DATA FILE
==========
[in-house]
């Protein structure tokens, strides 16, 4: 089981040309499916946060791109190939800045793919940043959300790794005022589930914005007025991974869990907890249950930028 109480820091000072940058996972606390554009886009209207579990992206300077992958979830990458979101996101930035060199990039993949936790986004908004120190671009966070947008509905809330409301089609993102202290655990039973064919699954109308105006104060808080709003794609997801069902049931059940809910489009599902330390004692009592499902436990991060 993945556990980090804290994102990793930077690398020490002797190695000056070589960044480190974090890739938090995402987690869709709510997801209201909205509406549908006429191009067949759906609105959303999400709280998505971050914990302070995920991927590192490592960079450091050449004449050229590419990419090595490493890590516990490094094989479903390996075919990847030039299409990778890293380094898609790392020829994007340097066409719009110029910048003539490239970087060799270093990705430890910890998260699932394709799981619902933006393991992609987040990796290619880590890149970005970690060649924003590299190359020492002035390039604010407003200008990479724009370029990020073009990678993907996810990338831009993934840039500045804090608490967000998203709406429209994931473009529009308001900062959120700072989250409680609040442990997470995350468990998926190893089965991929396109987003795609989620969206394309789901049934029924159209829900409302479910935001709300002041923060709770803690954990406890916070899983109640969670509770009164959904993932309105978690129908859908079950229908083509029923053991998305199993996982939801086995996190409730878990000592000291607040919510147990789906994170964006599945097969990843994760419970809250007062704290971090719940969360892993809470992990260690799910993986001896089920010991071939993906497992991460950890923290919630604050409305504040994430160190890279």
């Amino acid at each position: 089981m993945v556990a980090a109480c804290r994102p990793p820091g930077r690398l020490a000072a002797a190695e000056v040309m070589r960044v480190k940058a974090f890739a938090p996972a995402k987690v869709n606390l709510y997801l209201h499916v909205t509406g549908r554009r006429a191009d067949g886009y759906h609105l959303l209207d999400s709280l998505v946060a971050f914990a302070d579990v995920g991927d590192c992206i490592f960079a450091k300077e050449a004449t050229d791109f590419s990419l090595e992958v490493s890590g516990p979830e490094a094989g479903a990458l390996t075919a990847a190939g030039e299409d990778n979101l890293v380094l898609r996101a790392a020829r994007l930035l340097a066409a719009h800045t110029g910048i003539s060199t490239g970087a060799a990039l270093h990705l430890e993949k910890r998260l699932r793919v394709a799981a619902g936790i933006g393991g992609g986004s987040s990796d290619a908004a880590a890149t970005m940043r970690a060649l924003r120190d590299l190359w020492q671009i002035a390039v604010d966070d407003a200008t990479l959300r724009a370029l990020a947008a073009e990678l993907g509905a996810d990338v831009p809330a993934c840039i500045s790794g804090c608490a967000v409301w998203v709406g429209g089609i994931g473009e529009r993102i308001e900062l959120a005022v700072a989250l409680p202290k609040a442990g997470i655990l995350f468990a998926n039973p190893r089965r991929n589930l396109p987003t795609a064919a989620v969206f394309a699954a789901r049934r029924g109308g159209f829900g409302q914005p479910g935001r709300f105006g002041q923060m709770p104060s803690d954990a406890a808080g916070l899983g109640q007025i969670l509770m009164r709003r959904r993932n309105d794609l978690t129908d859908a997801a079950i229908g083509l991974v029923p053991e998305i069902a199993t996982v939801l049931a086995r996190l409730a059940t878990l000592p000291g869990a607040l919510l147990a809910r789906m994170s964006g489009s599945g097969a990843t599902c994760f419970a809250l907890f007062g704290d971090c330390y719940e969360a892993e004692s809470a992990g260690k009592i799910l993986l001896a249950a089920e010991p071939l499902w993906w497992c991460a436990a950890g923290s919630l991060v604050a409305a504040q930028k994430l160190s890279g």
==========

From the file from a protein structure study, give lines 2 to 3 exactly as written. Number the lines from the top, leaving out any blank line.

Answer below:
């Protein structure tokens, strides 16, 4: 089981040309499916946060791109190939800045793919940043959300790794005022589930914005007025991974869990907890249950930028 109480820091000072940058996972606390554009886009209207579990992206300077992958979830990458979101996101930035060199990039993949936790986004908004120190671009966070947008509905809330409301089609993102202290655990039973064919699954109308105006104060808080709003794609997801069902049931059940809910489009599902330390004692009592499902436990991060 993945556990980090804290994102990793930077690398020490002797190695000056070589960044480190974090890739938090995402987690869709709510997801209201909205509406549908006429191009067949759906609105959303999400709280998505971050914990302070995920991927590192490592960079450091050449004449050229590419990419090595490493890590516990490094094989479903390996075919990847030039299409990778890293380094898609790392020829994007340097066409719009110029910048003539490239970087060799270093990705430890910890998260699932394709799981619902933006393991992609987040990796290619880590890149970005970690060649924003590299190359020492002035390039604010407003200008990479724009370029990020073009990678993907996810990338831009993934840039500045804090608490967000998203709406429209994931473009529009308001900062959120700072989250409680609040442990997470995350468990998926190893089965991929396109987003795609989620969206394309789901049934029924159209829900409302479910935001709300002041923060709770803690954990406890916070899983109640969670509770009164959904993932309105978690129908859908079950229908083509029923053991998305199993996982939801086995996190409730878990000592000291607040919510147990789906994170964006599945097969990843994760419970809250007062704290971090719940969360892993809470992990260690799910993986001896089920010991071939993906497992991460950890923290919630604050409305504040994430160190890279």
């Amino acid at each position: 089981m993945v556990a980090a109480c804290r994102p990793p820091g930077r690398l020490a000072a002797a190695e000056v040309m070589r960044v480190k940058a974090f890739a938090p996972a995402k987690v869709n606390l709510y997801l209201h499916v909205t509406g549908r554009r006429a191009d067949g886009y759906h609105l959303l209207d999400s709280l998505v946060a971050f914990a302070d579990v995920g991927d590192c992206i490592f960079a450091k300077e050449a004449t050229d791109f590419s990419l090595e992958v490493s890590g516990p979830e490094a094989g479903a990458l390996t075919a990847a190939g030039e299409d990778n979101l890293v380094l898609r996101a790392a020829r994007l930035l340097a066409a719009h800045t110029g910048i003539s060199t490239g970087a060799a990039l270093h990705l430890e993949k910890r998260l699932r793919v394709a799981a619902g936790i933006g393991g992609g986004s987040s990796d290619a908004a880590a890149t970005m940043r970690a060649l924003r120190d590299l190359w020492q671009i002035a390039v604010d966070d407003a200008t990479l959300r724009a370029l990020a947008a073009e990678l993907g509905a996810d990338v831009p809330a993934c840039i500045s790794g804090c608490a967000v409301w998203v709406g429209g089609i994931g473009e529009r993102i308001e900062l959120a005022v700072a989250l409680p202290k609040a442990g997470i655990l995350f468990a998926n039973p190893r089965r991929n589930l396109p987003t795609a064919a989620v969206f394309a699954a789901r049934r029924g109308g159209f829900g409302q914005p479910g935001r709300f105006g002041q923060m709770p104060s803690d954990a406890a808080g916070l899983g109640q007025i969670l509770m009164r709003r959904r993932n309105d794609l978690t129908d859908a997801a079950i229908g083509l991974v029923p053991e998305i069902a199993t996982v939801l049931a086995r996190l409730a059940t878990l000592p000291g869990a607040l919510l147990a809910r789906m994170s964006g489009s599945g097969a990843t599902c994760f419970a809250l907890f007062g704290d971090c330390y719940e969360a892993e004692s809470a992990g260690k009592i799910l993986l001896a249950a089920e010991p071939l499902w993906w497992c991460a436990a950890g923290s919630l991060v604050a409305a504040q930028k994430l160190s890279g």